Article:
Chapter III.

For Teachers: Using the Remembering Slavery Book in the Classroom.

As with the Listening Guide to the taped/broadcast portion of Remembering Slavery, the Reading Guide included here - featuring a Preview, Reading Goal, list of Selected Readings, Follow-Up Questions and Additional Activities - can be used to generate leson plans to involve and engage your students more in the material and the issues the book raises. You might choose to create a lesson plan based on each individual chapter and its theme, or have a unit on the entire book, selecting a representative sampling of readings or picking and choosing those narratives, questions, and activities best suited for your class.

Consult the section titled "For Teachers: Using the Listening and Reading Guides as Model Lesson Plans for Remembering Slavery" in Chapter 2 for ways to specifically tailor each of these sections to the classroom. As with the Listening Guide exercises, you'll get the most out of your students if you encourage them first to freewrite in response to any of the quesitons included here before opening them up to discussion. You also might want to go over the "Tips for Reading" above, or have the students brainstorm their own strategies for careful, concentrated reading.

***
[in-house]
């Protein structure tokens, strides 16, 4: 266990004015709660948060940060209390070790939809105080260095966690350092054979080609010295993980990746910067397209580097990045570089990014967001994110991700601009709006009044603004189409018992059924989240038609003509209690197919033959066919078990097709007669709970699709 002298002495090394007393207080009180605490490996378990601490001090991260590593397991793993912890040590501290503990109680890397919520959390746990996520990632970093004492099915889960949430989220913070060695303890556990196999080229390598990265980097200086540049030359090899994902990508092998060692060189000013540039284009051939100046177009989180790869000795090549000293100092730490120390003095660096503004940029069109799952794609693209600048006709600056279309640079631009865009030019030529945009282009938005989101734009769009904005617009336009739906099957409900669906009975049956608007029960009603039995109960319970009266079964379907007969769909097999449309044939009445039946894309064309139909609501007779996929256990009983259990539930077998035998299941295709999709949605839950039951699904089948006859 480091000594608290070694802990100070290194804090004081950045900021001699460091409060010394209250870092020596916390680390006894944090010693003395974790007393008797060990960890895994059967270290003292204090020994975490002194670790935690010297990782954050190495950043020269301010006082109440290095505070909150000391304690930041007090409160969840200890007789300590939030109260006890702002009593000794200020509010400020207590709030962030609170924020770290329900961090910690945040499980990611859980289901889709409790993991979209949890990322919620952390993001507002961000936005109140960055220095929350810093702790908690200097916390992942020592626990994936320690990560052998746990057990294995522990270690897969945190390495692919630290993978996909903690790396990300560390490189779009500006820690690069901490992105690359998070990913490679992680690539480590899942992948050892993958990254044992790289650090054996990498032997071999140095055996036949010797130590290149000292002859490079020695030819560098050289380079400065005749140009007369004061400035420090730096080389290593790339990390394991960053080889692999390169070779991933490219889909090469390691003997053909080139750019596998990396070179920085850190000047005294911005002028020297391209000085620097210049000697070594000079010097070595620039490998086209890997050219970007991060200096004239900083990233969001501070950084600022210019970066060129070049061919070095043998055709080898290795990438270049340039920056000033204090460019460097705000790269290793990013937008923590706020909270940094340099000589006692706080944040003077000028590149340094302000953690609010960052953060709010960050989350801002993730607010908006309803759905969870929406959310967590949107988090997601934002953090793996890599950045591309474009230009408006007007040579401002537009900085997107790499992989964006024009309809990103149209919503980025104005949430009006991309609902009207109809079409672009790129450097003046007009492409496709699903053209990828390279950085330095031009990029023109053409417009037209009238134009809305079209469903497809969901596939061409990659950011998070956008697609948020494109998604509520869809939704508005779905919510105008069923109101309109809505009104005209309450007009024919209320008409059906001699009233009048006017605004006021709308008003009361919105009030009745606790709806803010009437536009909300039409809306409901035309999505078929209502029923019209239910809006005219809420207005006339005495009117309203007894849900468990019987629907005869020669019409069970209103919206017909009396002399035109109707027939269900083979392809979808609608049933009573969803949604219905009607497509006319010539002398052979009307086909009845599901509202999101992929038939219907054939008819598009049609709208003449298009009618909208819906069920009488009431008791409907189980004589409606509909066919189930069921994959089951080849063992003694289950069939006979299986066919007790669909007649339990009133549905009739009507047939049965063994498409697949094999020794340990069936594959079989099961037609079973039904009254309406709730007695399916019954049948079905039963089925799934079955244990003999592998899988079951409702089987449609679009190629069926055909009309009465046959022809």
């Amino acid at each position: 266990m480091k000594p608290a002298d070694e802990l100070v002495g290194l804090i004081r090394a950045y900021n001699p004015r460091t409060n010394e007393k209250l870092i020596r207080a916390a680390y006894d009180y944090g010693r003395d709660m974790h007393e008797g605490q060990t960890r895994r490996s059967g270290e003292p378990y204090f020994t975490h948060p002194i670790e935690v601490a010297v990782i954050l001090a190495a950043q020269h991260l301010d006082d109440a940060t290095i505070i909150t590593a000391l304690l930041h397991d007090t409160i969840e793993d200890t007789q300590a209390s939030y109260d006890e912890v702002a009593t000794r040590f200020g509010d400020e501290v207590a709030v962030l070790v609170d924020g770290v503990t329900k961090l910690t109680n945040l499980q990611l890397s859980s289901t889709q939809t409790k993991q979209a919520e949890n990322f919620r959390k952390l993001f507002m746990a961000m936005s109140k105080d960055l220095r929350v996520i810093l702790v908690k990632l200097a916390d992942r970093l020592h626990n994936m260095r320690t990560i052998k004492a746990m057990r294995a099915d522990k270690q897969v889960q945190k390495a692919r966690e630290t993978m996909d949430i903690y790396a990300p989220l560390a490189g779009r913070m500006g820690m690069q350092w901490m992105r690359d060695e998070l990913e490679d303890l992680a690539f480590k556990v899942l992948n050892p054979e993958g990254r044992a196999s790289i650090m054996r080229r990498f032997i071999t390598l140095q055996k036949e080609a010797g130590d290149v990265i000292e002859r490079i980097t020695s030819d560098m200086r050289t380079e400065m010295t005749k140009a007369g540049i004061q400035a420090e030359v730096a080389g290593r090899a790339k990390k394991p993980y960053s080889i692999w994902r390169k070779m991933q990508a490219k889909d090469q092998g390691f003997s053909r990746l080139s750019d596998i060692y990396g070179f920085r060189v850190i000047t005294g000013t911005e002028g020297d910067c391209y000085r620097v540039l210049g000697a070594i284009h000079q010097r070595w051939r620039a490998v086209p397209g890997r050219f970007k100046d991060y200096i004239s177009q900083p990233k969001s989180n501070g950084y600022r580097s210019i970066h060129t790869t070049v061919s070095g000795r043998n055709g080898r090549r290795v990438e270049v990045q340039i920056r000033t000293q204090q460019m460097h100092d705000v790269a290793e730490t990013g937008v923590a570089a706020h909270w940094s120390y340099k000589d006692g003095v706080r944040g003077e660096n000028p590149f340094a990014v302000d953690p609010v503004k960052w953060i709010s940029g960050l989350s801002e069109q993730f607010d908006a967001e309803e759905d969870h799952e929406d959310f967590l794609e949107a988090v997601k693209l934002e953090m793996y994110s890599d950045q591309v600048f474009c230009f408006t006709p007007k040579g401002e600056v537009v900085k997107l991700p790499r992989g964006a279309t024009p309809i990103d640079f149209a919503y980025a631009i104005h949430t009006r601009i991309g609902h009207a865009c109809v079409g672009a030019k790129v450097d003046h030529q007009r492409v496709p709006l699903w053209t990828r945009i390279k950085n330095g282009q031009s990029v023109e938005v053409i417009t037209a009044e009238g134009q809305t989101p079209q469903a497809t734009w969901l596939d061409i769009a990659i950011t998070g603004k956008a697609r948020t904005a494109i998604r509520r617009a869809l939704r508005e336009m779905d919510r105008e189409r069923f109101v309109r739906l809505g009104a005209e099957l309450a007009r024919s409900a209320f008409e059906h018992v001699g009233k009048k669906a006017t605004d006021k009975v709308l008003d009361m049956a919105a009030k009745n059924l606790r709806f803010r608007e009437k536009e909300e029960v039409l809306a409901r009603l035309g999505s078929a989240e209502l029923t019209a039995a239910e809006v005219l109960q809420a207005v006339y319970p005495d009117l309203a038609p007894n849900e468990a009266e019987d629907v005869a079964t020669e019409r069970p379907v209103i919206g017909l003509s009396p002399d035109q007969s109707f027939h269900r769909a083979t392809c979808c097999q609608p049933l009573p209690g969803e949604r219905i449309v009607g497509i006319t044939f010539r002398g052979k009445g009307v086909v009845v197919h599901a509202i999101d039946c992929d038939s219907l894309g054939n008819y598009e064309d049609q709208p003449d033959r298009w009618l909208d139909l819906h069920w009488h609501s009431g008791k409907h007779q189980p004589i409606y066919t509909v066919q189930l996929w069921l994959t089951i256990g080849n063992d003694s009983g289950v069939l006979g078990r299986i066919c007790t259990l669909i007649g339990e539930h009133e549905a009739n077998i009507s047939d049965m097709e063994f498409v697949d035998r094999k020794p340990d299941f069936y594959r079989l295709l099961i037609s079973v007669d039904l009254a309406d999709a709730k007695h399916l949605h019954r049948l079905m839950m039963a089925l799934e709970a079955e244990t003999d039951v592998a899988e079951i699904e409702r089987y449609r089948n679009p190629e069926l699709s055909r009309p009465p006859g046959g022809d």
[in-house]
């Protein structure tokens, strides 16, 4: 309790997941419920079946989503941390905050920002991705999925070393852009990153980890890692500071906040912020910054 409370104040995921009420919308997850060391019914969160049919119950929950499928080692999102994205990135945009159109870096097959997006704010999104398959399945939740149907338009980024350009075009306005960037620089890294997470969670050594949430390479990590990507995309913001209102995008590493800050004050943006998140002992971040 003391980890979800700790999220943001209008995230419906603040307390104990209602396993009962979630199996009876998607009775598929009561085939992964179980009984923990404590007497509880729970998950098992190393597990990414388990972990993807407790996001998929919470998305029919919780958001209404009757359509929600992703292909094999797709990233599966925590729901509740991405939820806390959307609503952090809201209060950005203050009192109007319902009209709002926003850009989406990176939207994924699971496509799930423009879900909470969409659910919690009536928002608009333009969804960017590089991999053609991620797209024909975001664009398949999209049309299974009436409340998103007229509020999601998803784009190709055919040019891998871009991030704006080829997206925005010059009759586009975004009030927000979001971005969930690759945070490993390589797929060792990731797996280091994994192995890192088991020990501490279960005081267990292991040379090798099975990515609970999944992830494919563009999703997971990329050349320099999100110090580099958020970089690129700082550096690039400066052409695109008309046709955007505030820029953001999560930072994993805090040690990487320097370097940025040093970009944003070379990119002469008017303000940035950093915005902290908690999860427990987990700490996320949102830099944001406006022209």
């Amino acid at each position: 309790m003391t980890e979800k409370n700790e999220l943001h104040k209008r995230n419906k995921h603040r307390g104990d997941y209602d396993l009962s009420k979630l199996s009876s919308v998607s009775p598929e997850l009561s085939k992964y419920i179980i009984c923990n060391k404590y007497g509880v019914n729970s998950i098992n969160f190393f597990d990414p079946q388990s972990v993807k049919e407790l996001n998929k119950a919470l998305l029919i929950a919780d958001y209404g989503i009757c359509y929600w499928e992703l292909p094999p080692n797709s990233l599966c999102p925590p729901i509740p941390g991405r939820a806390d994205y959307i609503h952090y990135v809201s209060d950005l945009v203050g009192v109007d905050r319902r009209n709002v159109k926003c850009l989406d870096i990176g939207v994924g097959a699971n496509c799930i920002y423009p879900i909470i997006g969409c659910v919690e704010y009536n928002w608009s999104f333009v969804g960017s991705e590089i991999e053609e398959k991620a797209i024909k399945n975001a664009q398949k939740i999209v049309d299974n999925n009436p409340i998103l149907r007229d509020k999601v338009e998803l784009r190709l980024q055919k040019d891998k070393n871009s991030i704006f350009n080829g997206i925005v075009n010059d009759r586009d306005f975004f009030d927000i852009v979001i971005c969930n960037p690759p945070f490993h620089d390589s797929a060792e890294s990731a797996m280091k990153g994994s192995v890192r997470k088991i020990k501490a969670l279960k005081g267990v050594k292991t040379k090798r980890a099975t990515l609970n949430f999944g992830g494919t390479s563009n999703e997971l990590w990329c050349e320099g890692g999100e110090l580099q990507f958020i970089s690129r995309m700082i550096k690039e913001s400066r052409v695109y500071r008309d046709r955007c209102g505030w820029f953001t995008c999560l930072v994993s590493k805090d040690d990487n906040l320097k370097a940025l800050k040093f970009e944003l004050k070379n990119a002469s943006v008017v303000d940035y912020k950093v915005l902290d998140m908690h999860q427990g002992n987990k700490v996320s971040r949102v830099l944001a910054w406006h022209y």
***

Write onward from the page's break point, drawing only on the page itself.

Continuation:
Time probably makes it difficult to have the class read the entire book. If you want to have students read parts of the book, though, you can either choose to focus on specific chapters, or select specific selections from each chapter. To help determine which selections you want to use, the Reading Guide provides a list of chapter highlights with brief summaries; these pieces touch on the most crucial topics in the chapter, and are particularly accessible to students.

There are several ways you might assign the readings. One is to assign the reading for homework; you might also devote classroom time to reading either silently or out loud in class. If time allows, it might be helpful to have students read the narratives more than once; perhaps initially on their own at home and a second time in class. The readings lend themselves well to reading out loud, an activity that might be handled in a number of ways. You can go around the room, with students taking turns reading out loud. You might also assign specific narratives and interviews to individual students or groups of students, who can prepare a presentation for the class incorporating a "dramatic reading" and other activities designed by the students (such as writing their own questions for the class; conducting research about issues related to their narrative and presenting it to the class).

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